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  • Writer's pictureAaron Daffern

The Importance of Liking Your Teacher

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How important is it for students to like their teachers? The answer to this question seems so obvious. Even asking it makes one wonder if I’ll begin questioning the laws of gravity next. Come now, let us not waste precious time on such an elementary inquiry.  

Does it really matter?

Focus of schools

To begin the answer, one can look at how schools focus their attention on initiatives, professional development, and year-long themes. With all the newest teaching trends being bounced about year after year, I doubt a school would focus on teacher-liking. Flipped classrooms, inquiry-based learning, and levels of questioning are instead what gets schools’ attention.  Does it matter if students like their teacher?

How often have you seen a year-long theme of schools say something similar to “Let’s Get Kids to Like Us – 2019” or “2019 – The Year Teachers Become Friendly Again”? No, instead schools focus on themes relating to academic rigor, transitioning to the future, or teaching the whole child. Rarely will it ever be the focus of a school or district to get students to like teachers. This, however, is because it is assumed rather than unimportant.

Most teachers, principals, and schools move forward with day-to-day operations on the assumption that students like their teachers and enjoy being in their classrooms. Sure, a handful might not relate well to the teacher. The relationship might even be antagonistic but how many times have parents, as their children get older, told their kids that they won’t always like their teachers? I know I’ve told my children in high school and middle school that their job isn’t to like their teacher but to do the work. It doesn’t matter whether you like your teacher or not. Most schools operate from a percentage mentality and, if 90% of the students like the teacher, then everything is alright.

Unless it is your child that has the poor relationship with the teacher.

Building a salad or a house

Most would agree that student learning as a very complex equation. Rather than one or two elements working together to build learning, there are in fact scores of different factors and variables in play. Student motivation works with curriculum design and the teacher’s instructional choices. Classroom environment affects competency beliefs and the rigor of the instruction. Assessment choices, delivery methods, and many more unknowns all play out in determining whether a certain student does or does not learn. So how does liking the teacher fit in?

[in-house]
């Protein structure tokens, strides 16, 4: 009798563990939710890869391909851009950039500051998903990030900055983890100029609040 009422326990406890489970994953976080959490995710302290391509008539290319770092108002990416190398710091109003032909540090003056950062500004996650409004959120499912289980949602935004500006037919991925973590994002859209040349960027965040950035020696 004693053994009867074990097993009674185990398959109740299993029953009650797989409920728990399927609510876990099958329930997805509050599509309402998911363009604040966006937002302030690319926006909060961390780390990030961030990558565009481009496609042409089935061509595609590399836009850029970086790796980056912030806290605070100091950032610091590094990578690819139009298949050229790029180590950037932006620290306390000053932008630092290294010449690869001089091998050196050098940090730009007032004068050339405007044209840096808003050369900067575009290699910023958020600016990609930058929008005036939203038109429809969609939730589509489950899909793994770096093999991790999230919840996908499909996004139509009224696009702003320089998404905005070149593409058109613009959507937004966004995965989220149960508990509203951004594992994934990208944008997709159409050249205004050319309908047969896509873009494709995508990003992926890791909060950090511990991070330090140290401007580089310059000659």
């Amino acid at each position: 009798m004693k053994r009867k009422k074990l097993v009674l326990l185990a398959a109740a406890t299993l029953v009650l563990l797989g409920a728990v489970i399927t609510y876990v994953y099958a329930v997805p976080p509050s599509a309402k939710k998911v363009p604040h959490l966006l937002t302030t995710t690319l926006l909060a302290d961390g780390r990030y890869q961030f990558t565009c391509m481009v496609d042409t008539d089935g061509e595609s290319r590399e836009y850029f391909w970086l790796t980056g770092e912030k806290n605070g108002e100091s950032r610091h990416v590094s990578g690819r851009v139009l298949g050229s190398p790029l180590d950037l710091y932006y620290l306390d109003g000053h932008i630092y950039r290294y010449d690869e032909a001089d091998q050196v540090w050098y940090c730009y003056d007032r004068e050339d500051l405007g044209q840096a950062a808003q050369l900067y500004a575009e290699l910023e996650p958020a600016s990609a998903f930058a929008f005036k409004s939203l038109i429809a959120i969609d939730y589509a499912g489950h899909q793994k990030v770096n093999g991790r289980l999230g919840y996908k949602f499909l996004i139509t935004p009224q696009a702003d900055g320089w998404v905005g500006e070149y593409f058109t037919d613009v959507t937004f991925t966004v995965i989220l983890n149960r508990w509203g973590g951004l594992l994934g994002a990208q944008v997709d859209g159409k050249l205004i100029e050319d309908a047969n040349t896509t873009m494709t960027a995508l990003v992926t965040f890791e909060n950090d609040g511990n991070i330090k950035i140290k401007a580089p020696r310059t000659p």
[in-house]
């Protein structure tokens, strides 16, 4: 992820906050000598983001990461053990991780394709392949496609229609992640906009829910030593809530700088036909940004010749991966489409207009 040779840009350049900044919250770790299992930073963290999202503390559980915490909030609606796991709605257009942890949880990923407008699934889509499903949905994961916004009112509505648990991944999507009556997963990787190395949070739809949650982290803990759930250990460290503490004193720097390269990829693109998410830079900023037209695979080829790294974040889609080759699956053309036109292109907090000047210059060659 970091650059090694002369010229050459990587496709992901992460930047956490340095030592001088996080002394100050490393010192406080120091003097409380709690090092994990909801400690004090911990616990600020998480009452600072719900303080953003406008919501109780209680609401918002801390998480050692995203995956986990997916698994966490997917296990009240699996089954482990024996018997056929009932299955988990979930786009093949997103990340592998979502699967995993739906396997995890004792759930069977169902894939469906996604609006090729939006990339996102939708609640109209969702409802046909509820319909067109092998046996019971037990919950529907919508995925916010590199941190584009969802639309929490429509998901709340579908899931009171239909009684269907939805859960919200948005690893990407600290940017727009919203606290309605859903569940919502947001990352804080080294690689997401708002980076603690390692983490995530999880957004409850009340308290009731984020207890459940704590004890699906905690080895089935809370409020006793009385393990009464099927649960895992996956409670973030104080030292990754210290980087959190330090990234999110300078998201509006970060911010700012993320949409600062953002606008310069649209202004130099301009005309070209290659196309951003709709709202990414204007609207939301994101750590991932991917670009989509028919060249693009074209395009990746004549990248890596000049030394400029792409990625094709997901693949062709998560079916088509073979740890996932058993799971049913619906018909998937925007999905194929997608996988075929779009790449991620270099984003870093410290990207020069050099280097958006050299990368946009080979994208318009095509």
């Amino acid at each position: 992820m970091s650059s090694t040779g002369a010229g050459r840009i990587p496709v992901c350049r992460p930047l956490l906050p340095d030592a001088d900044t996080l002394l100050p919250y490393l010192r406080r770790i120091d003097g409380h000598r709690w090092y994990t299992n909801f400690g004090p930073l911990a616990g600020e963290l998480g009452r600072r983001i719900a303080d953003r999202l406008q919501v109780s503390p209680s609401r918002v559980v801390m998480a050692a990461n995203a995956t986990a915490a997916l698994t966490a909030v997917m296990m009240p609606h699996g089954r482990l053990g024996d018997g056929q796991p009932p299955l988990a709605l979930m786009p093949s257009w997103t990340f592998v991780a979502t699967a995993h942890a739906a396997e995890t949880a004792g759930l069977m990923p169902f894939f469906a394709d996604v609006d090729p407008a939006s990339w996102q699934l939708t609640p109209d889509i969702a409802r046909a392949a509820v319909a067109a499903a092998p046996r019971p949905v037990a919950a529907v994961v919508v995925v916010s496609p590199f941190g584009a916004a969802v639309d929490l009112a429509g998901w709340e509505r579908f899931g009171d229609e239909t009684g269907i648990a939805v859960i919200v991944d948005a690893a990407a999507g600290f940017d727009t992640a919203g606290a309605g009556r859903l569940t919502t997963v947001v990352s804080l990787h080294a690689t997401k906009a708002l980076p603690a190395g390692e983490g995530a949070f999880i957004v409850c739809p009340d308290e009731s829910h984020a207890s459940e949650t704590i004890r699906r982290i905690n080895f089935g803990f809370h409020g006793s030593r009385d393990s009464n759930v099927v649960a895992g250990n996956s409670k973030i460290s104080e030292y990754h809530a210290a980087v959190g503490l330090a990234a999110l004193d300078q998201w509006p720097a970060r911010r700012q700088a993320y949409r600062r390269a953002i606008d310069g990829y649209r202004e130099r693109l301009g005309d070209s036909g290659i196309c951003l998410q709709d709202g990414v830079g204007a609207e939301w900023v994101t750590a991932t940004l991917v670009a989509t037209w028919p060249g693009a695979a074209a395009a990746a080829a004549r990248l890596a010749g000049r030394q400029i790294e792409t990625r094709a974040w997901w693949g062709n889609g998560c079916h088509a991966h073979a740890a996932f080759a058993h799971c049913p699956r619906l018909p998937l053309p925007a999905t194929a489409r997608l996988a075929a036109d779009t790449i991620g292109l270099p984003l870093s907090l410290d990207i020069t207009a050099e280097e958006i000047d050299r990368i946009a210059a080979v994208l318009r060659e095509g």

Some would argue that liking your teacher has a basic relationship with the other factors that influence learning. That is, liking your teacher is just one component and able to be added or taken away without a large overall difference in effect. Like building a salad, deciding whether or not to add chopped pecans is a matter of preference rather than necessity. One can have a salad without chopped pecans and one can learn with or without liking the teacher.

On the other hand, I believe liking your teacher has a more complex relationship with the other factors. It can greatly enhance or seriously detract from student learning. Think of it as the foundation of a house. When building a house, the construction team spends a good deal of time getting the foundation right. They know that a bad foundation can cause problems for the entire structure. Similarly, liking your teacher oftentimes serves as an emotional foundation. Rather than something added on to other learning variables, teacher-liking is integrated into the very structure of learning. Emotions serve as the gatekeeper for cognition and not liking your teacher can deactivate learning from the start.


In a study conducted over a decade ago, researchers looked at high school students and how their feelings about their teachers affected their motivation and behavior. The results provide evidence for what most already have concluded, namely, that liking one’s teacher makes a significant difference.

The students reported having higher levels of effort and persistence in classes where they liked the teacher. Also, student earned higher report card grades in classes with teachers they liked. In addition, being in a class with a liked-teacher predicted higher levels of mastery goal orientation and students’ perceptions of their own abilities.

Teacher-liking, then, is more than something nice but non-essential. Seeing the role it plays in students’ perceptions, academic behavior, and achievement, liking one’s teacher becomes the starting point for learning. It is the foundation for everything that occurs in the classroom and if that foundation is shaky, everything built upon it will suffer.


Montalvo, G. P., Mansfield, E. A., & Miller, R. B. (2007). Liking or disliking the teacher: Student motivation, engagement and achievement. Evaluation & Research in Education, 20(3), 144-158.

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